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More Xeon systems arriving

IBM, Compaq, and others tout Xeon-based computers as Intel's high-end chip moves into volume production.

A variety of computers based on Intel's Xeon processor are coming to the market as the high-end server and workstation chip moves into volume production.

IBM tomorrow will release the Netfinity 7000M10 server, which can run two or four Xeon processors simultaneously, as well as the Netfinity 5500M10, which can handle one or two series of Xeon-based servers, according to sources. A two processor version of the 7000 with 384MB of memory will sell for around $20,000.

And last week, Compaq released a version of its Proliant 5500 server that can accommodate up to four Xeon chips; more Xeon-based workstations and servers are expected over the next few weeks from the firm. Meanwhile, Dell is expected to announce new Xeon workstations in the near future, according to sources.

Gateway also announced new Xeon servers today, the first Gateway servers to support four-way processing. The new Gateway ALR 9200 starts at $8,299 for a 400-MHz Xeon processor with 512K of ECC Cache, and $10,299 for a 400-MHz Xeon processor with 1MB of ECC Cache.

The new machines come as volumes of Xeon chips are becoming easier to find.

Although the Xeon chip was released at the end of June, supplies have generally been tight. Back orders for Xeon-based servers from Dell extended approximately six weeks long at one point during the summer, according to analysts. Major computer vendors at the time of the chip's launch admitted that they only a had a few hundred Xeon chips, less than usual with an Intel product release. Motherboard makers and chip brokers have reported difficulty in finding the chips.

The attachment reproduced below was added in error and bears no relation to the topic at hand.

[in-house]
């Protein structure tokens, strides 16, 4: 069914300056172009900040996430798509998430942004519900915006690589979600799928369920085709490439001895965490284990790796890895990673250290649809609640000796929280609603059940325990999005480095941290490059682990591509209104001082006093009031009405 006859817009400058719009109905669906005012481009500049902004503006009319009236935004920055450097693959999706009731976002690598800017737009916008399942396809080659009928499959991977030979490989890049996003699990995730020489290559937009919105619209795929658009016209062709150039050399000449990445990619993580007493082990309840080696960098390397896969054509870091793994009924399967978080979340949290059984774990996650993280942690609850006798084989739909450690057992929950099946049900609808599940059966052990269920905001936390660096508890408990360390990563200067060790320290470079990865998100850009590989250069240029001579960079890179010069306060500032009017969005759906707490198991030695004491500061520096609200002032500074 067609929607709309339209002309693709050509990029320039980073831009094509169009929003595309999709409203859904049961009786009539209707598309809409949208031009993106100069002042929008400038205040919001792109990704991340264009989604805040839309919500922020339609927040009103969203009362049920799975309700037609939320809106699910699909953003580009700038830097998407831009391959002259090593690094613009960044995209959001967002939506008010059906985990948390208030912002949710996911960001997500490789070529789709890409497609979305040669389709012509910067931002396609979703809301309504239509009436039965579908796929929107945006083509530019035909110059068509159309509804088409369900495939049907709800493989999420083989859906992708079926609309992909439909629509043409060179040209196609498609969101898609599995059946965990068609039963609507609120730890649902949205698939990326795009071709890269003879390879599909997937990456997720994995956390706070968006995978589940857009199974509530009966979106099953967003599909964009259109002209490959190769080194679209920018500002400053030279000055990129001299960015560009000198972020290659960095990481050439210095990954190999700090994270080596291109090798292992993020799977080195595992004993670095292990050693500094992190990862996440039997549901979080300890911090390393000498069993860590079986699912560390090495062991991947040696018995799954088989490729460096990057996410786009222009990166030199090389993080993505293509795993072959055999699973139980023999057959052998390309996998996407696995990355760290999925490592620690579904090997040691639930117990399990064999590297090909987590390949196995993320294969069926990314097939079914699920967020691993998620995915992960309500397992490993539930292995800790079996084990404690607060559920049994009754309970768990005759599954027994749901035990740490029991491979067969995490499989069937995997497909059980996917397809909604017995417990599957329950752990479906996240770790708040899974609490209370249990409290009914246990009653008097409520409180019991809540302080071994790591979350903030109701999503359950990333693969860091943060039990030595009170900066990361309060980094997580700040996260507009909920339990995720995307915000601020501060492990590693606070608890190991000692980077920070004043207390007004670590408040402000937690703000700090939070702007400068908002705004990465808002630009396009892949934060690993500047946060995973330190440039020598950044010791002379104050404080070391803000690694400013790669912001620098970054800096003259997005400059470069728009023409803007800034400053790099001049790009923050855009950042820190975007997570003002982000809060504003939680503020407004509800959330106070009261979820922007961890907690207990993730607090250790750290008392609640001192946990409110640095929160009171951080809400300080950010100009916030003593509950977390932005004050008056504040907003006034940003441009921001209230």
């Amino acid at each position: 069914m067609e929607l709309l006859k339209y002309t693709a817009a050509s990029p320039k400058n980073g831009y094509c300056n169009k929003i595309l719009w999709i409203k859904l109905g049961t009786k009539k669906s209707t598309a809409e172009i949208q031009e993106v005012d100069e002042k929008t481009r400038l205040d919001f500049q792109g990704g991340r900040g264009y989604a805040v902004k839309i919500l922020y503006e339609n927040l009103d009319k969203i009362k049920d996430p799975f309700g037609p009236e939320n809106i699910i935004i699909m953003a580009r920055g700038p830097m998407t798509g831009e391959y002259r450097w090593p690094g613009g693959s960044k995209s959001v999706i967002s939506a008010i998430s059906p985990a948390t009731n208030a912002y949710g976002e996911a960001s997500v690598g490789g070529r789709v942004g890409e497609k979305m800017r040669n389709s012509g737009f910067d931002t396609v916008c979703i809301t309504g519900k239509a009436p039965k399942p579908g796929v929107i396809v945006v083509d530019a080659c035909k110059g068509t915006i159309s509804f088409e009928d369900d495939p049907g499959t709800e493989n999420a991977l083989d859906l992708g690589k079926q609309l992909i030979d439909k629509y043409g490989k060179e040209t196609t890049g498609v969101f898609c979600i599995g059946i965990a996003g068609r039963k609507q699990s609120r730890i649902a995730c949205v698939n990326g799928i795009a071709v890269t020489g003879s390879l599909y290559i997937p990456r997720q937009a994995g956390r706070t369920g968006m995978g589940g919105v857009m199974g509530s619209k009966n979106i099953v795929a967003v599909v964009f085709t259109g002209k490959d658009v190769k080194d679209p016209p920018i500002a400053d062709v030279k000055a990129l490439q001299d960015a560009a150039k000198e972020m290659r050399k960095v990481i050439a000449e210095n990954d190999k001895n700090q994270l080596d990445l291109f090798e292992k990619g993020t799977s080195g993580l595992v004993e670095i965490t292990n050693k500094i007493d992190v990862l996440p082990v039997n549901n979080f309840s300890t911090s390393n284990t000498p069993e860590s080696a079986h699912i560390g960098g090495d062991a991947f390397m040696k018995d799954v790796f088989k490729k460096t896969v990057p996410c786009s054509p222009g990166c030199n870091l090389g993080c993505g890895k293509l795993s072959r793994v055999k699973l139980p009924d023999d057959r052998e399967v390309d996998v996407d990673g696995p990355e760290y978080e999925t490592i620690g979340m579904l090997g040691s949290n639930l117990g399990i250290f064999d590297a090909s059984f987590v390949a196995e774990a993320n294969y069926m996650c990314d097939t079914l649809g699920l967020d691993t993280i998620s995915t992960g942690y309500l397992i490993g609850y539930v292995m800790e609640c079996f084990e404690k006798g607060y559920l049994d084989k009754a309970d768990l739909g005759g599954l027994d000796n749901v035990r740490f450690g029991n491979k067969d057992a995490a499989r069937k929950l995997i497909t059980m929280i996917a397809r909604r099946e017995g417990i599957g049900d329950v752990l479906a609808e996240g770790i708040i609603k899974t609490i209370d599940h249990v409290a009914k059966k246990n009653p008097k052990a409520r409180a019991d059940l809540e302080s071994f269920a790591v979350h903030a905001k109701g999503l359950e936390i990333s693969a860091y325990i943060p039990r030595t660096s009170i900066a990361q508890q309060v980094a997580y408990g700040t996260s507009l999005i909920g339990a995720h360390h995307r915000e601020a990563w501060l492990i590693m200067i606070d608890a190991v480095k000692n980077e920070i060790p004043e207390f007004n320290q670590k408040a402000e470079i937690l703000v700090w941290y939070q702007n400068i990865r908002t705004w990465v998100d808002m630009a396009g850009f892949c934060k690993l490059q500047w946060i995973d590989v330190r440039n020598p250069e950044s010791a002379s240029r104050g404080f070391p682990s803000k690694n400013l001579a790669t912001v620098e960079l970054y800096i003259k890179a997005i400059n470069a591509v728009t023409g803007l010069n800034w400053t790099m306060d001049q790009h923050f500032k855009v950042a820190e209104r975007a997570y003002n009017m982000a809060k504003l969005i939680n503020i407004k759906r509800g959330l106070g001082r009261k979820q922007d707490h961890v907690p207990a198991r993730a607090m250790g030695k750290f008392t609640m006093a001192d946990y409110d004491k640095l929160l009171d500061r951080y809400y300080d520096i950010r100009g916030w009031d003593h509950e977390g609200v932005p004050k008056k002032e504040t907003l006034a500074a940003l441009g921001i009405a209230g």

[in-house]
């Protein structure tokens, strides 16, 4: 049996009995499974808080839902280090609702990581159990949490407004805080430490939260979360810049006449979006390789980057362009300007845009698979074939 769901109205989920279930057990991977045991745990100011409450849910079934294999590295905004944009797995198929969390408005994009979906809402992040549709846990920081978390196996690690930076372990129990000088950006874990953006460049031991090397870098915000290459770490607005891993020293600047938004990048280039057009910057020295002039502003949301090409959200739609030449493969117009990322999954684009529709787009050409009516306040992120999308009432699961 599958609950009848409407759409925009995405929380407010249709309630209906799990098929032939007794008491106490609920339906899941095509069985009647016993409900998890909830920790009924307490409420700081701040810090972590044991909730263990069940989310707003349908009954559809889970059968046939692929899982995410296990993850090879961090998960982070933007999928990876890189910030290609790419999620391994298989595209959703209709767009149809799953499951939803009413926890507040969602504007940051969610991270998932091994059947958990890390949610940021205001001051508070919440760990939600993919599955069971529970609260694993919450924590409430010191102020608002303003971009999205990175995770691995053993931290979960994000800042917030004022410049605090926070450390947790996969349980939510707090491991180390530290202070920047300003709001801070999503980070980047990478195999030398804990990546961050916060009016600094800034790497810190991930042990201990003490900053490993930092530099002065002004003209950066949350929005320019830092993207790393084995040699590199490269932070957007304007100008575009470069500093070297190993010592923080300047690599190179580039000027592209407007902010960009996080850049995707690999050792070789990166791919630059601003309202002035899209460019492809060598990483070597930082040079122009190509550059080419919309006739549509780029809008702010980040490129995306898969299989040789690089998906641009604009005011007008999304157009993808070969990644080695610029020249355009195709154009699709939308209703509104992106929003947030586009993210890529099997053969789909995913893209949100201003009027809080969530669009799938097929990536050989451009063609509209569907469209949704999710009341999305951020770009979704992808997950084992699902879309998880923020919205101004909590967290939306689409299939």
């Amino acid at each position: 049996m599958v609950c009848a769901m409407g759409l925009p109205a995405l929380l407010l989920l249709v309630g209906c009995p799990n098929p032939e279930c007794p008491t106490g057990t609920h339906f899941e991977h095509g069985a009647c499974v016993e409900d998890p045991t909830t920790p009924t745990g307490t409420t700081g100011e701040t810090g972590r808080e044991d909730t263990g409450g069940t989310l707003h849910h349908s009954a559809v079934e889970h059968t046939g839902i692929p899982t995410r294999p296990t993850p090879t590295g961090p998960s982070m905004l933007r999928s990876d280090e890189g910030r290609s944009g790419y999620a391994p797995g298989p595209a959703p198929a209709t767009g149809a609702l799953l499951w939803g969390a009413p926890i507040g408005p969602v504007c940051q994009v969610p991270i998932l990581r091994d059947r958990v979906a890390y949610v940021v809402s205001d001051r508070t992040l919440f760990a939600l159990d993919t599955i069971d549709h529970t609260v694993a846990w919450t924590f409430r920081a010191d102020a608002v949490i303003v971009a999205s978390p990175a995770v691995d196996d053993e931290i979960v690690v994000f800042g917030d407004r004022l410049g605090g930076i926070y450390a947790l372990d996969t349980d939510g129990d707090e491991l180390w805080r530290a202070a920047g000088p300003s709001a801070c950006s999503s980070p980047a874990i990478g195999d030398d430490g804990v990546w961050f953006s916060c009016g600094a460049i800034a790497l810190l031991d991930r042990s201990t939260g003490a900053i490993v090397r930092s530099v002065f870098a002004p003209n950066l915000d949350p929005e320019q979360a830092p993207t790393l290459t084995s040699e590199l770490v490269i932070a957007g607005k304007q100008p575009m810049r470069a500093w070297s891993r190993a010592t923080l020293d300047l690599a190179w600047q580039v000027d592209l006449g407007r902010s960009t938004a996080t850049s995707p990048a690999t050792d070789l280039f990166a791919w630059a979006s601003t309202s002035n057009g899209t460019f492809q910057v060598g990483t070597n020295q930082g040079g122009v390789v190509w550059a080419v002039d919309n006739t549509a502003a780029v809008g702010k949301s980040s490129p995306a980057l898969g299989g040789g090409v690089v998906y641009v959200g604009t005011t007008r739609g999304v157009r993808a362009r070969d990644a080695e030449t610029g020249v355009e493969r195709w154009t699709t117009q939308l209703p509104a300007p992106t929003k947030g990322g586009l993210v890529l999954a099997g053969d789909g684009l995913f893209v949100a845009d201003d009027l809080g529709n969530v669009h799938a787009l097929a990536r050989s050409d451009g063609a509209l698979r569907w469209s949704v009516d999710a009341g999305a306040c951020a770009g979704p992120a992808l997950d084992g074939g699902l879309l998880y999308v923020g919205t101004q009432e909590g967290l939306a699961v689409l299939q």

Intel also was forced to postpone the release of servers that can handle four Xeons because of two separate bugs. The bugs exist in the chip itself but occur when the processor was used in conjunction with the 450NX chipset, which allows for four-way processing, according to Intel sources. A 450-MHz version has been delayed until next year to study the problem further.

The product shortages are easing up, however. "It should be hitting high volumes in the next few weeks," said Keith McCullough, vice president of corporate servers at Compaq.

Xeon chips currently run at 400 MHz and contain either 512KB or 1MB of secondary cache memory. Due in October are 450-MHz versions of the chip containing 512KB or 1MB of secondary cache that can be used in one- or two-processor configurations, according to sources in the server industry.

A 450-MHz Xeon that can be used in four-way servers will come out in the first part of 1999, said John Miner, vice president of the enterprise server group at Intel, while a version of Xeon that can be used in eight-way configurations will come out in the first half of the year. In addition, a 450-MHz version containing 2MB of secondary cache will appear in the first part of 1999.

Intel is an investor in CNET: The Computer Network.